- Print holdings that replicate freely available online material.
- Print runs not consistent with the collection development principles.
- Duplicated holdings with reference to borrowing activity and course offerings.
- Superseded editions.
- Out-dated publications including some directories, standards, technological and medical related content.
- Obsolete formats (alternatively convert to digital format).
The Library accepts donations of books and other items which meet the learning, teaching and research needs of the University, including rare and unusual material not generally available.
The Library does not accept:
- Items in poor physical condition;
- Duplicate holdings;
- Superseded editions of textbooks or reference works;
- Issues of journals or magazines;
- Material outside the current parameters of the collection development guidelines.
Offers to donate library materials should be submitted in writing (via the web, email or letter) using the Library Materials Offer of Donation Form. Acceptance of the conditions of donation is required.
Please do not deliver any items to the Library prior to submitting your offer. You will be contacted to notify the outcome of your offer within 15 working days.
Conditions of acceptance
- Unless determined to be Special Collections materials, donated material will be integrated into the existing collections, and is subject to the same conditions of use and disposal as those collections. The Library does not accept general donations which have limitations or restrictions on their use or disposal.
- Donations which are accepted will become the property of the University Library, and may not be claimed back at a later date.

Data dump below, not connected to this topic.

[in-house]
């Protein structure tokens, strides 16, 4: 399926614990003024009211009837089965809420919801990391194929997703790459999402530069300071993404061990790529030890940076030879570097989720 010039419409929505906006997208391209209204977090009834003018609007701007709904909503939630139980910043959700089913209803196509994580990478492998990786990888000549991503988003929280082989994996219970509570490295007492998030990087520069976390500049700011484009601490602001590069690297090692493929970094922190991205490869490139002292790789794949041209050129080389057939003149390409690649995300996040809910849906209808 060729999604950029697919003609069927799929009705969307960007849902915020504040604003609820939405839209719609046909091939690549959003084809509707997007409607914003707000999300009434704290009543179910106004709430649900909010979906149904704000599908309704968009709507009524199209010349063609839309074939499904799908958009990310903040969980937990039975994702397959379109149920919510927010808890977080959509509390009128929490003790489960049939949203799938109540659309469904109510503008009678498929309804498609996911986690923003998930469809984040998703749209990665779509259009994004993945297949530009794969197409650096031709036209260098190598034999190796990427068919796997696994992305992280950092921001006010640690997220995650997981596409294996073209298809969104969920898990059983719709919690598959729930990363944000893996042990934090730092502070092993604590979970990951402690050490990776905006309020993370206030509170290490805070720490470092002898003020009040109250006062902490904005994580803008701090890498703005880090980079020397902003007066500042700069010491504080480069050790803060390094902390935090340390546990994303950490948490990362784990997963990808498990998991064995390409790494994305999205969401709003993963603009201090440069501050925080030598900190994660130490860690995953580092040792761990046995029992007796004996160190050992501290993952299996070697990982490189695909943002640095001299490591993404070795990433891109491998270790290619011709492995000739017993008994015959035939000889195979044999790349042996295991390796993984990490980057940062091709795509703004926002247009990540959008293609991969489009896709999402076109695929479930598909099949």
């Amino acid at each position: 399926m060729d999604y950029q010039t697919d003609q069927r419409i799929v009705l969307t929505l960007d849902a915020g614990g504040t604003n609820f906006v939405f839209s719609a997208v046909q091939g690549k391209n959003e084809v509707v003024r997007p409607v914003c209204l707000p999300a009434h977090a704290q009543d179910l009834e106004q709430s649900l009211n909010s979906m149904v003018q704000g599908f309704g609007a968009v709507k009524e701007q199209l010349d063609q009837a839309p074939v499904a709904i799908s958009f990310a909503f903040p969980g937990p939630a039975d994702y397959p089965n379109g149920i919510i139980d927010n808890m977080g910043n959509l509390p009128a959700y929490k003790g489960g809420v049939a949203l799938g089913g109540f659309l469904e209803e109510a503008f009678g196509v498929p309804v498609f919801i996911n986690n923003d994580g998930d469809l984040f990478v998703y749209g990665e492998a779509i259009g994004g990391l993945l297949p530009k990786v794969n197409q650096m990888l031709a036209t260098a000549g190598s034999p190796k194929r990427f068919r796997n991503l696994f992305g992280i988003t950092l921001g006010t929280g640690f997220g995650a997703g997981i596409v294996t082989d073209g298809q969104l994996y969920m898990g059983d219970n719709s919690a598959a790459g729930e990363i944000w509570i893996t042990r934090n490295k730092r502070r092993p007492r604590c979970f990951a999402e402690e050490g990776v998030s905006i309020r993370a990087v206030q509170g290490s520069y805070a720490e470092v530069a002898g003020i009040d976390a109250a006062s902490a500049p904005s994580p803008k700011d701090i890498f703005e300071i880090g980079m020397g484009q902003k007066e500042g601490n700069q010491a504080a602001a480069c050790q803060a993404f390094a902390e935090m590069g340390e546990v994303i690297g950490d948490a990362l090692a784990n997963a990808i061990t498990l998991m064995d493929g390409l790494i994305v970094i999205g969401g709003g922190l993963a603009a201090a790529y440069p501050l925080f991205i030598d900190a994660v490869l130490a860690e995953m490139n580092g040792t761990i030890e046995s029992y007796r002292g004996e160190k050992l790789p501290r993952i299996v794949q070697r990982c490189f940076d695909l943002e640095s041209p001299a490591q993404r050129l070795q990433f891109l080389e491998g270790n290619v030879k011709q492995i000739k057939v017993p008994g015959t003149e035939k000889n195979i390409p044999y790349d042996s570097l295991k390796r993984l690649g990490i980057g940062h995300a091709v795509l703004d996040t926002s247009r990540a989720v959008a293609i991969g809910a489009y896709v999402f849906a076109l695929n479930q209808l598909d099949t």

- The Library does not cover costs of transport, freight or delivery without prior approval.
- Significant donations will normally be acknowledged by letter on receipt and, where appropriate, considered for a bookplate with the donor’s name.
For more information on what the Library accepts, and to make an offer to donate visit the collection offers page.
Recommending items for purchase
- Recommendations for new purchases are welcomed from University of Adelaide staff and students.
- Recommendations should be submitted via this form.
- Recommendations will be progressed for purchase if they meet the collection development principles outlined on this page and there are sufficient funds available.
Contact the University Librarian regarding:
- University Collections Policy.
- Overall strategy and direction of the Library's collection management and development.
Contact the Associate University Librarian, Library Experience regarding:
- Adherence to Collection Policy and escalation of implementation issues.
- Oversight of collection projects.
- Implementation of collection strategy.
- Digitised collections processed for the course readings system and the institutional repository.
- Access and discovery of all collection resources.
- Physical collections at all libraries, including High Use, and off-site storage.
- Identity management and authentication.
Contact the Senior Manager, Collections & Access Services regarding:
- Collection funds management including endowment and bequests.
- Collection analysis.
- Vendor liaison and negotiation.
- Management of licenced and owned digital resources.
- Management of processes and staff associated with acquisition and access.
- Management of donations to Main print collections.
Contact the University Archivist and SpARK team regarding:
- Special Collections and Archives management.
- Records management.
- Management of donations to Special Collections.
Contact the Liaison Librarians regarding:
- Discipline specific collection related consultation and communication with faculties and students.
- Enquiries about individual database and journal titles.